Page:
appear as black patch on the iris, can be differentiated by DDO. Coloboma
being a defect in the iris permits light to pass through it making fundal
glow visible. However, glow cannot be seen across the nevus.
Cataract can be easily differentiated from
nuclear sclerosis which also appears gray with torch light examination.
Cataract appears as dark opacity against fundal glow but in nuclear
sclerosis the media are clear. Moreover, as long as some clear cortex is
present in cataract some fundal glow is visible, thus differentiating
immature from mature cataract. In mature cataract no glow is seen, rather
pupil appears gray even with DDO due to light reflected from the cataract.
Subluxation of clear lens is not obvious
on examination with torch light as the pupil appears dark. With the DDO the
edge of the lens crossing the pupil stand out as a dark crescent against
fundal glow. Though the lens is clear yet the edge appears dark because of
total internal reflection of light at lens edge.
Lens Coloboma, a notch like defect in lens
edge can be readily seen with DDO.
Vitreous hemorrhage in its milder form
gives rise to darkening of the red fundal glow which then appears deep red
or maroon. In severe vitreous hemorrhage no glow can be seen and pupil
appears dark as whatever light gets reflected from fundus is absorbed by the
Retinal Detachment (RD) is separation of
the neural layer of retina from the retinal pigment layer leading to loss of
nutrition of the former from the choroidal vasculature. As a result of this
the retina becomes grayish opaque and lies much anteriorly (closer to the
lens). This gives rise to grayish glow in the area of RD and makes that part
of the retina visible by DDO (detached retina becomes highly hypermetropic).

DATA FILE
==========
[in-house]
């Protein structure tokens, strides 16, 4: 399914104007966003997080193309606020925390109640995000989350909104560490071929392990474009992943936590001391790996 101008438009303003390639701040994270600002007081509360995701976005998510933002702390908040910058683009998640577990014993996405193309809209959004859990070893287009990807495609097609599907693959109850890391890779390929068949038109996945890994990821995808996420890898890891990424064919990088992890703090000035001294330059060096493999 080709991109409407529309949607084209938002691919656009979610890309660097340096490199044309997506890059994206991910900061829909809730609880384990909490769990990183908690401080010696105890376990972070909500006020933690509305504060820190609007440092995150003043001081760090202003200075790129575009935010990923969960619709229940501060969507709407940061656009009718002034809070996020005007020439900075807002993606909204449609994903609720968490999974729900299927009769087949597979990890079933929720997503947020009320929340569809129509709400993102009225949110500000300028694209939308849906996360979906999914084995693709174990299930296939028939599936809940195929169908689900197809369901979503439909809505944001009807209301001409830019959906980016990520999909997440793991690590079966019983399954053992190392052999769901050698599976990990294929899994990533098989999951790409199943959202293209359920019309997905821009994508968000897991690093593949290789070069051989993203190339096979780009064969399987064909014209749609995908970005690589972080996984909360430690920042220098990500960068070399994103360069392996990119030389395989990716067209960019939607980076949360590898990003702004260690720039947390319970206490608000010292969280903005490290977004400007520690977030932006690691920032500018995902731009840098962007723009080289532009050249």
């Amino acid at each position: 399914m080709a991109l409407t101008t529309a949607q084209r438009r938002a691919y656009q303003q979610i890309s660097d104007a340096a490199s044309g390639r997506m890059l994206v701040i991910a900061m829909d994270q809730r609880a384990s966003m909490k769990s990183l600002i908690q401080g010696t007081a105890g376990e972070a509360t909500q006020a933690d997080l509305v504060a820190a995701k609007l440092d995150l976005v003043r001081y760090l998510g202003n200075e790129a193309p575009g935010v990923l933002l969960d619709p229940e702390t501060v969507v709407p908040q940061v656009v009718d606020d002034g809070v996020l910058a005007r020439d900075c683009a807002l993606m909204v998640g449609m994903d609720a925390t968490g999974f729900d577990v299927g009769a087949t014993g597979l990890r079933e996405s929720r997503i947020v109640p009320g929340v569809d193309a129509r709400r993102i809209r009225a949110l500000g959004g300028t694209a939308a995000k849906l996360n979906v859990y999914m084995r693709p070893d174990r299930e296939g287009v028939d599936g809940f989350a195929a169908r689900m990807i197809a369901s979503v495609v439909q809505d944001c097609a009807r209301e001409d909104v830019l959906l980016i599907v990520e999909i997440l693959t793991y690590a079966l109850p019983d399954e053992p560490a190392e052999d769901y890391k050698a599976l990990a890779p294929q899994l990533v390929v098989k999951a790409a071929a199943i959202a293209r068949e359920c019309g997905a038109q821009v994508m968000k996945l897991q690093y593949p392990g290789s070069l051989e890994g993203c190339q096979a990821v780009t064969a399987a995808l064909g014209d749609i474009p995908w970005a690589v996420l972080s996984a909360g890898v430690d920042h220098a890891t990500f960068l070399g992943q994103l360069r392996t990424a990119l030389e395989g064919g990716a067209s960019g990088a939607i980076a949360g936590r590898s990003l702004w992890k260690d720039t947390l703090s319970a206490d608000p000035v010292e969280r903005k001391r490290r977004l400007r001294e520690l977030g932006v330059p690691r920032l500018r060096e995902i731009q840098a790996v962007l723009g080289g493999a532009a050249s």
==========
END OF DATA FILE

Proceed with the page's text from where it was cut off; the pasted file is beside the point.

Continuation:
Retinal folds may be seen moving with the movement of the eye and retinal
vessels running over the folds as dark bands.
Retinal Tumors are also visible on DDO as
gray glow and sometimes the mass itself can be seen with a bunch of abnormal
vessels on it. Unlike RD no folds are seen and there is no after-movement in
Gray glow on DDO; other causes are:
III. Indirect Ophthalmoscopy
Ophthalmoscopy means visualization of the
fundus oculi. In principle, indirect ophthalmoscopy involves making the eye
highly myopic by placing a high power convex lens (+13, +20 or +28 D) in front
of the eye so that a real inverted image is formed in front of the lens.
Classically indirect ophthalmoscopy was done
using concave mirror of the Priestly-Smith retinoscope but now it is done using
a head mounted binocular indirect ophthalmoscope. Patient lies on a couch with
the pupils fully dilated. The examiner stands at the head end of the bed and
directs the light of the ophthalmoscope onto the patients eye and while
looking at the pupil interposes the convex lens in front of the eye, then moving
the lens away form the eye till the retina is seen clearly. A real inverted
image which is 3 to 5 times magnified is formed in between the lens and the
observer. The magnification depends on the power of the lens used and the
refraction of the eye and is given by the refraction of the eye divided by the
power of the lens used e.g. 60 D Έ 13 D = 5 approx.
This article is part 2 of the three article series. For rest of the parts please see the ophthalmology section of this site.
1. Stereopsis: the greatest advantage is the 3
dimensional view possible with this method which lets the depth or the
solid nature of a lesion to be appreciated.
2. Large field of view enables a wide area of the
retina to be seen at a given time (about 30° ). Thus a large lesion
e.g. retinal-detachment, tumors, etc. can be observed in its entirety.
3. Periphery of the retina can be seen, even up to
ora serrata (combined with indentation of the sclera) by this method.
So the peripheral retinal lesions e.g. retinal degenerations, breaks
or holes etc. may be visualized.
4. Vitreous can be easily examined and various
vitreous abnormalities diagnosed.
5. In hazy media this method is useful because the
illumination is very bright and the method does not make use of the
refractive system of the eye, thus being of immense benefit in corneal
haze, cataract, vitreous hemorrhage, etc.
6. This can be used intra-operatively as there is
reasonable distance between the patient and the examiner so various
maneuvers can be done on the eye, and also the lens used for the
purpose can be sterilized.
1. The technique is difficult to learn as the image
is inverted; the orientation being achieved with lot of practice.
Although by examining the patient from the head end of the bed the
retina is inverted thus resulting in an erect image yet
coordinating the indentation of the sclera with the observed image
2. It is very difficult to use this method in an
3. The instrument is bulky and therefore not easily
4. Magnification is less, therefore
the small lesions e.g. macular pathology, cannot be examined in all